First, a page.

April 18, 2001
Kennedy Center Millennium Stage
The whole concept of free is amazing to me. On Wednesday a few of my friends and I set out to the Kennedy Center to see a free, and let me repeat free, performance on the Millennium Stage. It is a horrible tragedy that I have been stuck in the Thurston Hall rut all year and have never ventured to the Kennedy Center. It is beautiful inside, and every night at 6 p.m. there is a free performance on the Millennium Stage.
I traveled out beyond the parameters of Thurston to see Marc Smith, also known as the “Grandpappy of Slam,” perform his poetry. Smith is essentially the inventor of “slam poetry.” When he brought it to the poetry community of his hometown, Chicago, in 1987, a new literary movement began.
Slam poetry is a genre of performance poetry with competitive edge. In competitions judges declare winners, although there is no set criteria to determine what makes a good poem. More than 100 U.S. cities host “poetry slams.” Every year a National Poetry Slam draws multiple teams of poets from all over the country to compete in the sport of spoken word. Poems are rated on a scale from zero to 10, and poets are prohibited from using props, costumes or music. They can only use the audience in creative ways to produce extra effects.
When I got to the show, Marc Smith was out mingling with the audience. Half of his band accompanied him, including Dave Flip on the piano and Mike Smith on the guitar. As the music began, Marc Smith decided it would be fun to pair up mismatched people to dance with each other. Everything was going fine until he attempted to get a smug 12-year-old boy to dance with an elderly woman. The boy was less than interested and sat down after only a few minutes. After a few more minutes everyone settled in their seats again and Smith introduced himself. This is how it went:
Smith: My name is Marc Smith.
Smith stood on stage waiting for a reaction, before realizing we had no idea what to do. He informed us that it is tradition for the audience to yell, “So what?” after he introduces himself.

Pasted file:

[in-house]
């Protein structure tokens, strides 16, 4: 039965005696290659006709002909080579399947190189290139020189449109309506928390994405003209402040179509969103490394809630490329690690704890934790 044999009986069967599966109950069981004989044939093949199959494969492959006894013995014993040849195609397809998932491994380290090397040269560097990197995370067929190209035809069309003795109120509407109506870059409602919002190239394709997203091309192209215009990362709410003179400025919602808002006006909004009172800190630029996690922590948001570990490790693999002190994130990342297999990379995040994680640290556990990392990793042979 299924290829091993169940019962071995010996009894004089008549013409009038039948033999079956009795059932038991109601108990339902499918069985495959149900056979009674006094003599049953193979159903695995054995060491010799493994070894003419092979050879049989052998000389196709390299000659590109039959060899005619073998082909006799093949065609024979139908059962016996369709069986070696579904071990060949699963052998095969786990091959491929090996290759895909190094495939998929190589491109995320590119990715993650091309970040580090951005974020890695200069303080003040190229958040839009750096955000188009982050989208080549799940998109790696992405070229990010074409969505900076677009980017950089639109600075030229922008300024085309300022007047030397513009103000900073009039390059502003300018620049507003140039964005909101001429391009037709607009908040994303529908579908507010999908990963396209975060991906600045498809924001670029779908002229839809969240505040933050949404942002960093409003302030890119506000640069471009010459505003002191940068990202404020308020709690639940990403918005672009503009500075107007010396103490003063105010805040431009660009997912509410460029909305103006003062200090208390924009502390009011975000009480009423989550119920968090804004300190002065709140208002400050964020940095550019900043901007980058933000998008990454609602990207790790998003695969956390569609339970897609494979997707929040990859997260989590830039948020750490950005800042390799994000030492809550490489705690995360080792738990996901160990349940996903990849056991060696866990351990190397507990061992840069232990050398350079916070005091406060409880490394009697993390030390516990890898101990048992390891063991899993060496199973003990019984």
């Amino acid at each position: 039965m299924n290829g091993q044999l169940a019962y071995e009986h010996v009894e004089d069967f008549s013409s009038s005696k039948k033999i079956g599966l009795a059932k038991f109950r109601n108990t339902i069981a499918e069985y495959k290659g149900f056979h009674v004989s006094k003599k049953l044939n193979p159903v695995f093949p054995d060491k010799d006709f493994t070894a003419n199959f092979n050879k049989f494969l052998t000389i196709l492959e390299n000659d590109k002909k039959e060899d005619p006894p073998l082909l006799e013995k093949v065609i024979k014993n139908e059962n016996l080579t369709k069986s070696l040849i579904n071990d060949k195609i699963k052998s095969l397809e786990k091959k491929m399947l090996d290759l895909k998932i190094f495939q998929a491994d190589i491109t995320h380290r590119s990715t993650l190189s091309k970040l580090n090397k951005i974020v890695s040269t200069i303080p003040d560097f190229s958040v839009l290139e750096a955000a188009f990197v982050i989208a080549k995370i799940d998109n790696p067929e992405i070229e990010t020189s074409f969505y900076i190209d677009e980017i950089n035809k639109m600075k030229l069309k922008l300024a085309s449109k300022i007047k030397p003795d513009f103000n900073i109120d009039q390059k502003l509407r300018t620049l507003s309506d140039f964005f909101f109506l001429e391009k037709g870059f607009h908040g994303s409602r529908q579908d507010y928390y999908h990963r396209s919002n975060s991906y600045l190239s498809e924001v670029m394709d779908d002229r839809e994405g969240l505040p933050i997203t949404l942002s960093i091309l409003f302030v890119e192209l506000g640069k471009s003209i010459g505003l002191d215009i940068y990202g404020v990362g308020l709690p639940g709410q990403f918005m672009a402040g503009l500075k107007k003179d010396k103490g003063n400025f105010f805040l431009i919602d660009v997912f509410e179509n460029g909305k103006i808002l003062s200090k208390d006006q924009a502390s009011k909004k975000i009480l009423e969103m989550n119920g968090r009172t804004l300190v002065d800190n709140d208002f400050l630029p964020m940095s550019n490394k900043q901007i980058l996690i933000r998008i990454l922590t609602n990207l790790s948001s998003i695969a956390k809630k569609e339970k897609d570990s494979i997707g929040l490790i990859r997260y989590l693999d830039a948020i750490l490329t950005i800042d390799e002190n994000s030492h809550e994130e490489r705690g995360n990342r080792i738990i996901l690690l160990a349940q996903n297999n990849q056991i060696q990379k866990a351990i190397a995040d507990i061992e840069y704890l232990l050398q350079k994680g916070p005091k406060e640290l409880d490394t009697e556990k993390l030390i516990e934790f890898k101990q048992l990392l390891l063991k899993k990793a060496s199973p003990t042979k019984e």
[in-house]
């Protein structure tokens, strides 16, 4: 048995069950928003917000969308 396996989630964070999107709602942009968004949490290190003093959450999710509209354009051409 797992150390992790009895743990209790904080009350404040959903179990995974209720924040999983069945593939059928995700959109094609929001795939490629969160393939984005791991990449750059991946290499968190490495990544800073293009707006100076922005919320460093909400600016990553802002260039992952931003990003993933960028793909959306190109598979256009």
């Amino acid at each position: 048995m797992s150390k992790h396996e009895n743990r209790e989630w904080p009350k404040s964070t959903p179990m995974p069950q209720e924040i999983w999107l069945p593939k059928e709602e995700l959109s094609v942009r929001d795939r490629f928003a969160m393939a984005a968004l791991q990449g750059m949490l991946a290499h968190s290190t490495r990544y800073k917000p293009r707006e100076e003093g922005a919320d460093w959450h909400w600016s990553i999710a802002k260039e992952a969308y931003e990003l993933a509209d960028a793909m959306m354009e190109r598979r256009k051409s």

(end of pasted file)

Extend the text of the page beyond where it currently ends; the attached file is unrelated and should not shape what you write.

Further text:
Smith: My name is Marc Smith.
Audience: So what?!
And thus the music started and the show began. Smith performed his first poem about the L Train, Chicago’s mass-transit system. During this poem he grabbed the man sitting in front of me and commanded him to act like a beggar and another man to act like a decrepit elder man who could be seen riding the train. If anything, Smith likes to have an active and participant audience during his performances.
Smith performed a few other funny poems. Themes included breakfast and baseball, as he ventured to describe small children as baby hippopotami. Other pieces were more solemn about his deceased father and what he has written love to be: “a deep and dark lonely.”
The majority of Smith’s poems reflect his childhood and life spent living on the southeast side of Chicago. His poetry represents working-class culture. He brought his show to a close by asking two members of the D.C. Slam team, Phoenix and Isaac, to perform their poems to demonstrate young talent of today’s “slam poetry.”
After watching Smith’s performance, my interest in slam has grown even more. Everyone should go see it at least once before writing it off. And besides, it’s free.